In these 30 years, Homai lived in Delhi mainly photographing the political elite and their activities as a press photographer. She may not have been aware at the time that her work would become an important visual testimony of India's transition from a colonised country to the Indian nation and its travails over the next quarter of a century.

The book also contains anecdotes about Vyarawalla's encounters with the powerful and the famous. Here is another excerpt from Benegal's review:

Homai was not only the first but the only woman photojournalist in this entire period when press photography was considered an exclusively male domain. Not equipped with either a telephoto or a wideangle lens, she had to be either extremely close to her subjects or go great distances and heights to get composite shots. At one of Jinnah's last press conferences before Partition, she decided to get top angle shots from atop wooden packing cases stacked up in a corner of the room.  The packing cases gave way and she came tumbling down at the feet of Jinnah. His bemused response was, "I hope you are not hurt."

When Vyarawalla came to Bangalore earlier this week for the exhibition of her photographs at the National Gallery, Commitscion Raagamayi Rajsekhar (Class of 2011), who is working as a photographer with Bangalore Beat, rushed to meet her.

ONE FOR THE ALBUM: Raagamayi Rajsekhar with Homai Vyarawalla.

Raagamayi, whose ambition is to be a top-notch news photographer, says seeing Vyarawalla in the flesh and talking with her was a privilege. Raagamayi wrote in an e-mail today:

What differentiates her work from that of others, I think, is her brilliant composition. Imagine the situation in Vyarawalla's time: grappling with those heavy cameras, running around taking photographs while wearing a neatly draped saree, and having to make do without the innumerable editing programs now available to us.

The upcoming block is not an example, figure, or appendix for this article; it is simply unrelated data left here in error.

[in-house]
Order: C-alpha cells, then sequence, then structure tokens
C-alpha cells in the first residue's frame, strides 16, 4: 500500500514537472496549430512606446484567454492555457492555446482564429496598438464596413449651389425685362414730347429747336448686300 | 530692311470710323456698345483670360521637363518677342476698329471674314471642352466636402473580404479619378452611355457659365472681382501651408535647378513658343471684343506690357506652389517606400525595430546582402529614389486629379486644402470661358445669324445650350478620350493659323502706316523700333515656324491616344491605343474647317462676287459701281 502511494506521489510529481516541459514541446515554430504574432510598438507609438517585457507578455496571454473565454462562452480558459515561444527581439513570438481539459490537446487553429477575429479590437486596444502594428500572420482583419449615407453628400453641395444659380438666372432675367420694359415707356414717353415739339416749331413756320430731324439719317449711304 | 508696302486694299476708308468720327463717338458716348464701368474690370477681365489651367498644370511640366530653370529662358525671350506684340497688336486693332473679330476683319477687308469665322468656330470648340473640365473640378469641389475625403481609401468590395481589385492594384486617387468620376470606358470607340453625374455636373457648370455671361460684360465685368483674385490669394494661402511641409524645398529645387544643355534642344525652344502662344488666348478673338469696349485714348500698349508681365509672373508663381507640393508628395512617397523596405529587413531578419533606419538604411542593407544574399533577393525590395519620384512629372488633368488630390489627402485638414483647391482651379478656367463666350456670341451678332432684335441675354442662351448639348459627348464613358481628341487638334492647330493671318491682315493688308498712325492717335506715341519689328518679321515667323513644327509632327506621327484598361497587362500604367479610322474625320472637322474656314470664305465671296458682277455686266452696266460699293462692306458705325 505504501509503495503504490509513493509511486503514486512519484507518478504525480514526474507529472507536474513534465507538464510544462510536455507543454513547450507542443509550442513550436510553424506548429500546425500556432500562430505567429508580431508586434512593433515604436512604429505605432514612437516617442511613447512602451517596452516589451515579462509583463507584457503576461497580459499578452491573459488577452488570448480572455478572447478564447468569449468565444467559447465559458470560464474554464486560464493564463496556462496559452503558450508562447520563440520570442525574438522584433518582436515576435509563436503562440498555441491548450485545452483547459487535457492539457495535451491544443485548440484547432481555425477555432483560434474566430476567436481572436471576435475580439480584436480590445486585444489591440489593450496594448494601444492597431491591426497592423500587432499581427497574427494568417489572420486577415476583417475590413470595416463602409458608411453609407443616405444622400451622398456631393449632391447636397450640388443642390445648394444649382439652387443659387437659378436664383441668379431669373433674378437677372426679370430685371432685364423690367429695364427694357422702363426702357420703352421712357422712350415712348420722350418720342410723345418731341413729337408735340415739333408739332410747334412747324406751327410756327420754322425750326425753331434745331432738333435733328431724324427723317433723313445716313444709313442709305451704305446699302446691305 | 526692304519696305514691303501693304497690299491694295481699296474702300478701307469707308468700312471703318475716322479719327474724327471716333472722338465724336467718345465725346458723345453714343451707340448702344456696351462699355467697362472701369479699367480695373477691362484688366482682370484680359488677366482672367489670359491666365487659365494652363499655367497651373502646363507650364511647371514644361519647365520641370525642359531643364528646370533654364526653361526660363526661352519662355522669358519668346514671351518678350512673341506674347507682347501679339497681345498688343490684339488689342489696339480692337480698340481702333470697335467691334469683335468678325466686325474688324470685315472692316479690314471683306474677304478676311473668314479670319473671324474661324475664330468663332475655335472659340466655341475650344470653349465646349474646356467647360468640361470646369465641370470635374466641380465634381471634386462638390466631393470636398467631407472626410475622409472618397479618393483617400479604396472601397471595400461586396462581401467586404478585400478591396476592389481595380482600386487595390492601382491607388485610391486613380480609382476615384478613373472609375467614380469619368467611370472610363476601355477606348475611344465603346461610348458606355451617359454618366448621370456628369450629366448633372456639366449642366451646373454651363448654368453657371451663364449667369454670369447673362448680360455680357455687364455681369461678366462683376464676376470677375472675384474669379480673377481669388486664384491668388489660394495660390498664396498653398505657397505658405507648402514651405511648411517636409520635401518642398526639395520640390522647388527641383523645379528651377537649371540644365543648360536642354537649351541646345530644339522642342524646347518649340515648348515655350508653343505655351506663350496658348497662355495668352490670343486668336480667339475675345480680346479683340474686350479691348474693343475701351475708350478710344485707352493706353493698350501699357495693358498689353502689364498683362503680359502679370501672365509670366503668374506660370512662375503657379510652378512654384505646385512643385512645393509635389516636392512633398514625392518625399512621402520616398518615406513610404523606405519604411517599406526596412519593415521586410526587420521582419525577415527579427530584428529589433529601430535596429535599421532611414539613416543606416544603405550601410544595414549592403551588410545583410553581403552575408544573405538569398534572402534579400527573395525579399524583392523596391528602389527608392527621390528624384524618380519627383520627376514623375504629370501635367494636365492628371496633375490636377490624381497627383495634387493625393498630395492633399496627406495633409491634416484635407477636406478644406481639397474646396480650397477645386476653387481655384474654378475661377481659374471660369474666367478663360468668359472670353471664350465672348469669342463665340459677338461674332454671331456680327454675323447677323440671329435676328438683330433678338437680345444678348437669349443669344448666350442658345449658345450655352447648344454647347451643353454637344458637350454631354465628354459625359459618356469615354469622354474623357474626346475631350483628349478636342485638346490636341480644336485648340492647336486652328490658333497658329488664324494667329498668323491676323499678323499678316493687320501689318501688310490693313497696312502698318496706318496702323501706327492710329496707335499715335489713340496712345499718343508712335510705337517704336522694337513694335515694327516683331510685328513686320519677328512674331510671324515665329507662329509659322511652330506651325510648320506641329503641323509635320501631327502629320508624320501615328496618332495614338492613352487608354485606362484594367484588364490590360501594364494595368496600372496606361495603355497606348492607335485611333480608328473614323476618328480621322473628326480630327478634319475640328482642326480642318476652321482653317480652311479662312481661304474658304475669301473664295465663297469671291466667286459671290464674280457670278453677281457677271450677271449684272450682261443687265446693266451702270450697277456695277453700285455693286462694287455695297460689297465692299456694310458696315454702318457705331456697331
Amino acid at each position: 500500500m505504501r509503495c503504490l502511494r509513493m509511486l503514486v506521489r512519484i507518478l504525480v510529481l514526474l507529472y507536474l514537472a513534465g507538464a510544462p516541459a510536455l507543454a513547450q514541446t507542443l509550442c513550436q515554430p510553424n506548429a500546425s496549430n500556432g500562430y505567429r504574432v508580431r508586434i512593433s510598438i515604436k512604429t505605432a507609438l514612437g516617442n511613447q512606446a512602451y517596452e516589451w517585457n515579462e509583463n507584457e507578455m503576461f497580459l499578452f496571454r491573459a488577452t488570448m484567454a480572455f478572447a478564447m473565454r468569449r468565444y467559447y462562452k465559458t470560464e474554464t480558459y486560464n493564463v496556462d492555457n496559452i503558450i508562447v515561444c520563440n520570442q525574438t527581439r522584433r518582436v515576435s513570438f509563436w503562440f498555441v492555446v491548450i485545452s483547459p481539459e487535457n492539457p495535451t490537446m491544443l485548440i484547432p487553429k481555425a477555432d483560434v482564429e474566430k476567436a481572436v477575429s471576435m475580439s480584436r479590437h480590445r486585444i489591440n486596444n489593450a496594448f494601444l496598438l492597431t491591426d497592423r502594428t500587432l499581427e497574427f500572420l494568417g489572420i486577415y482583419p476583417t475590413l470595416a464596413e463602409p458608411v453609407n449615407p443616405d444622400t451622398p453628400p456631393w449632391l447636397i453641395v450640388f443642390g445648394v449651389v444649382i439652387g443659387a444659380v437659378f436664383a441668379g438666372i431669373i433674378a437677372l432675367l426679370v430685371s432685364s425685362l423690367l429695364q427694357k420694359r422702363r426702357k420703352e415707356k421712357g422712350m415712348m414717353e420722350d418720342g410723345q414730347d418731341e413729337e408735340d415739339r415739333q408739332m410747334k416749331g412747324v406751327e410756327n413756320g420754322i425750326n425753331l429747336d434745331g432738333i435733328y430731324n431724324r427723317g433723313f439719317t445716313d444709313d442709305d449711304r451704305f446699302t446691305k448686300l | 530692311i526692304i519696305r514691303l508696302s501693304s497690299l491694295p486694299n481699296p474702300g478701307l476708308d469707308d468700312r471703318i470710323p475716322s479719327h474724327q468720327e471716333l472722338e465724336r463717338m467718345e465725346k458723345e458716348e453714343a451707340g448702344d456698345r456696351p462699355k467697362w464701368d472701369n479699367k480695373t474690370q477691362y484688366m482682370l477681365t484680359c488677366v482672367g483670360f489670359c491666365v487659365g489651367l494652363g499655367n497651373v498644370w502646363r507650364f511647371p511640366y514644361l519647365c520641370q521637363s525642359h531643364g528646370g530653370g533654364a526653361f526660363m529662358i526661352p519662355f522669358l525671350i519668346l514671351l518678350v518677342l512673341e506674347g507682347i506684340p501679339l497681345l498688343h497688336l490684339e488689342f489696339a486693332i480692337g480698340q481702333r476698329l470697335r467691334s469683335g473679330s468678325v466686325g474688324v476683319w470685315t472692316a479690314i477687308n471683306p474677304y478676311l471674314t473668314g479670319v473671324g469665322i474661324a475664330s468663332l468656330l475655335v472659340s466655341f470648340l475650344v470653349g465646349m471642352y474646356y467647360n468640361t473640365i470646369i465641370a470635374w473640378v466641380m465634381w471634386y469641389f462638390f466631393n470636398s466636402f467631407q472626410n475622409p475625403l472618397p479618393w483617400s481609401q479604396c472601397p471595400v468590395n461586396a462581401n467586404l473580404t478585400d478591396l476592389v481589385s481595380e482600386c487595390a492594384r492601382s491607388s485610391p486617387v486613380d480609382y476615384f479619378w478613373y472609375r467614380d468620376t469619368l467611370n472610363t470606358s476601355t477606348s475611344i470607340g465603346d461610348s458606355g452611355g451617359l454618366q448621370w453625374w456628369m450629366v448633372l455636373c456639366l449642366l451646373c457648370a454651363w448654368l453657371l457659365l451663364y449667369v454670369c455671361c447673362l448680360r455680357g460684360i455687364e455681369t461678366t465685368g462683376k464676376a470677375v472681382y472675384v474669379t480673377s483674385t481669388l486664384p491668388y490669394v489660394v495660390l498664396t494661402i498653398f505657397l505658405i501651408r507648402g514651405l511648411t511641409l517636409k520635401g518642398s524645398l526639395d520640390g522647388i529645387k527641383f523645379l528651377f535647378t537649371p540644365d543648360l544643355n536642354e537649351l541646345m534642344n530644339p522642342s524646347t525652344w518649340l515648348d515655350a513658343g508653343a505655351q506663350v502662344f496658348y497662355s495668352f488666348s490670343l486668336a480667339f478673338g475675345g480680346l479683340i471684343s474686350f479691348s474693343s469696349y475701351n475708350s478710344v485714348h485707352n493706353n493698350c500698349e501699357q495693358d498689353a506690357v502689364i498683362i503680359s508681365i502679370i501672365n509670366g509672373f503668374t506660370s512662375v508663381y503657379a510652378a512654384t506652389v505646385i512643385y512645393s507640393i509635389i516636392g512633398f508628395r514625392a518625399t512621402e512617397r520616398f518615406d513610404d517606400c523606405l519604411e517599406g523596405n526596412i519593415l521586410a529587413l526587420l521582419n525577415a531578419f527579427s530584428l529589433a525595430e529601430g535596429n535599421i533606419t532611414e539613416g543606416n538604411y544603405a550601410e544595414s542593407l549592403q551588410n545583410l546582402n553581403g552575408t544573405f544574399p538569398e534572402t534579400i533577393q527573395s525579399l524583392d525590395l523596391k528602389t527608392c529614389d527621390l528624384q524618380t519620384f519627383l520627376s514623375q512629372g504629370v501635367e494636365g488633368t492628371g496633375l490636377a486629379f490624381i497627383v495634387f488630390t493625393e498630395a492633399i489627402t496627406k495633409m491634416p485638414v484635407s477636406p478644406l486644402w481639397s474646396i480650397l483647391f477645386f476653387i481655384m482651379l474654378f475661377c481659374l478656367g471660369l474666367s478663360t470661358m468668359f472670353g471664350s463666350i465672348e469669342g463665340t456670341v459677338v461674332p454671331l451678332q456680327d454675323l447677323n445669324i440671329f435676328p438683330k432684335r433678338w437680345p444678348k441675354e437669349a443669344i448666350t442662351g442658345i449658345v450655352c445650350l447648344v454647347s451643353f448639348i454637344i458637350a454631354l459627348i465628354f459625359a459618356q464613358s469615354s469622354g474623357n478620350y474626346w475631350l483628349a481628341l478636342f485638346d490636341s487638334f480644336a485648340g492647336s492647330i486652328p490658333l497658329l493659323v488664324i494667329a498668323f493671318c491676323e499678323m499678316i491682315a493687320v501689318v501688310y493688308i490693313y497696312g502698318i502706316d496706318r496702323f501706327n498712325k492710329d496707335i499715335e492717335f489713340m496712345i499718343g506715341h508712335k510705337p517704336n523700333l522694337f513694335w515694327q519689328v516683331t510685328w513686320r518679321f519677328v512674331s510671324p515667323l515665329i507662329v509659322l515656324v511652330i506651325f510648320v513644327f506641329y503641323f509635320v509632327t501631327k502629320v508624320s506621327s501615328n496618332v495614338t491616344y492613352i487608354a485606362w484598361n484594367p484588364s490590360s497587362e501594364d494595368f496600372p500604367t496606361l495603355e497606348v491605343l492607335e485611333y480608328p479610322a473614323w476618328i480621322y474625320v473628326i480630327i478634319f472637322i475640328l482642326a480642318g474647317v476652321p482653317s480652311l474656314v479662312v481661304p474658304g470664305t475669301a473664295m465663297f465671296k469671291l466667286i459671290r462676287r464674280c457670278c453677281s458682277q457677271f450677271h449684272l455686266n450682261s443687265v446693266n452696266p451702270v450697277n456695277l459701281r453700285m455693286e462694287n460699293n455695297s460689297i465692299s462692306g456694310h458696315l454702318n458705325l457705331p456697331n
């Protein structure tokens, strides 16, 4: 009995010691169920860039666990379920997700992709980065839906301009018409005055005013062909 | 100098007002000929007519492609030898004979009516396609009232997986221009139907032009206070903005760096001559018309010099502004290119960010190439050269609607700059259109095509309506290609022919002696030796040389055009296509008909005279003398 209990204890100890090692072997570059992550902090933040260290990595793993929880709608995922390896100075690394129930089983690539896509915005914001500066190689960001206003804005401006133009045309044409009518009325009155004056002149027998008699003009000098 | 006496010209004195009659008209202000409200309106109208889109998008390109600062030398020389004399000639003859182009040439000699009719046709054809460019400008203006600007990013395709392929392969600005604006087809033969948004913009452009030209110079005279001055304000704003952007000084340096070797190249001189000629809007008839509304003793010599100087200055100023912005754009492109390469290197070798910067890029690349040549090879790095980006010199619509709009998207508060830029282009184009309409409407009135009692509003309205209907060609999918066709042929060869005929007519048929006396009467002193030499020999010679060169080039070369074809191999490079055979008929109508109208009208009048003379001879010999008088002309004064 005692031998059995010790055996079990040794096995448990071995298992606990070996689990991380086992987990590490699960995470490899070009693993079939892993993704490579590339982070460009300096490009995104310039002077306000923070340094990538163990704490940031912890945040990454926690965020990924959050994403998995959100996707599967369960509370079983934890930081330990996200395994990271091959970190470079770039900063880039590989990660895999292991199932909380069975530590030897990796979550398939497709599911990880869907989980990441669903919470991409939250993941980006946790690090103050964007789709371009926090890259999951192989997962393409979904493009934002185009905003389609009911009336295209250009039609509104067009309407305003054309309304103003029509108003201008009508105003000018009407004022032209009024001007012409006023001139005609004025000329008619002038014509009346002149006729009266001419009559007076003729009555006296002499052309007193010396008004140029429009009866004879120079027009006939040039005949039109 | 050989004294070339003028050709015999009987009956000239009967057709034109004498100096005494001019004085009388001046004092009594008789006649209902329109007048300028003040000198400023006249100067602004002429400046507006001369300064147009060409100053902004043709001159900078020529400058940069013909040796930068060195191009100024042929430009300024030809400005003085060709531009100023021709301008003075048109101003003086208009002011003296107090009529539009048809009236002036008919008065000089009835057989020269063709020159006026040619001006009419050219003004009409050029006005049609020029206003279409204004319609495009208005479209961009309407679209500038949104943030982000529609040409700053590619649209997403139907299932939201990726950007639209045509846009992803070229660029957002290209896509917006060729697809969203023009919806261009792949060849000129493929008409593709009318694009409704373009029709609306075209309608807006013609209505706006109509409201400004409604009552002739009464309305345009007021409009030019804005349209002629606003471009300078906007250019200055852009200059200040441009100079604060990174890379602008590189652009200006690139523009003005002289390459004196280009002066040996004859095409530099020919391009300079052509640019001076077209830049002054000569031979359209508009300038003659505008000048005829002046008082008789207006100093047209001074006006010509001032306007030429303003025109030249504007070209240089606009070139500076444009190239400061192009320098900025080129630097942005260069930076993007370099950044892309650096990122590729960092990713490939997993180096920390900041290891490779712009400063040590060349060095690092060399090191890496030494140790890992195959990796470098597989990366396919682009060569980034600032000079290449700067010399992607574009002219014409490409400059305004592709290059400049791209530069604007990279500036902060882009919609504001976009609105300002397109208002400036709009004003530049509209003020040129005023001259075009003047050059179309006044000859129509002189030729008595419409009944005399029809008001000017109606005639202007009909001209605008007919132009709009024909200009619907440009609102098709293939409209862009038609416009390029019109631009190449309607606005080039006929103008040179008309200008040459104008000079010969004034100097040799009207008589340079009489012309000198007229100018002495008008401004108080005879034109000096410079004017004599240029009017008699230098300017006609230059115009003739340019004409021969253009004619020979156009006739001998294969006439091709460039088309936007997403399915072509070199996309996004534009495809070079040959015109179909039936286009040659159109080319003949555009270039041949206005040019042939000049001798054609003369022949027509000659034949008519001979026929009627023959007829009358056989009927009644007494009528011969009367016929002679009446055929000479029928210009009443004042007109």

No doubt DSL cameras are important because we need to send the pictures across to our publications immediately, but in the process we miss out on learning the finer aspects of photography. For example, we readjust the settings if our photographs are over- or under-exposed, but photographers of Vyarawalla's generation, who used film, had to know the exact camera settings for every situation.

The fact that Vyarawalla hails from Baroda, as does Raagamayi, "has been even more of a boost". Meeting this venerable pioneer was "a great, great, great inspiration", concludes Raagamayi.
UPDATE (December 9, 2017): Google paid tribute to Homai Vyarawalla on what would have been her 104th birthday by making her the subject of today's Google Doodle (see image below).

Wednesday, May 4, 2011

For subs everywhere, the Obama-Osama headline conundrum

For a few hours on Monday, visitors to the Times of India website were greeted by this article on the killing of Osama bin Laden:

A SUB'S WORST NIGHTMARE: Did you do a double take on the headline?

Someone, possibly a reader, alerted the newspaper to the goof-up and the headline was later corrected to read "Bin Laden was found with youngest wife".


Still on headlines: A few readers must have done a double take when they saw this one in DNA yesterday:

Unlike the ToI sub, the DNA sub who came up with this headline was probably getting a few pats on the back for his clever wordplay.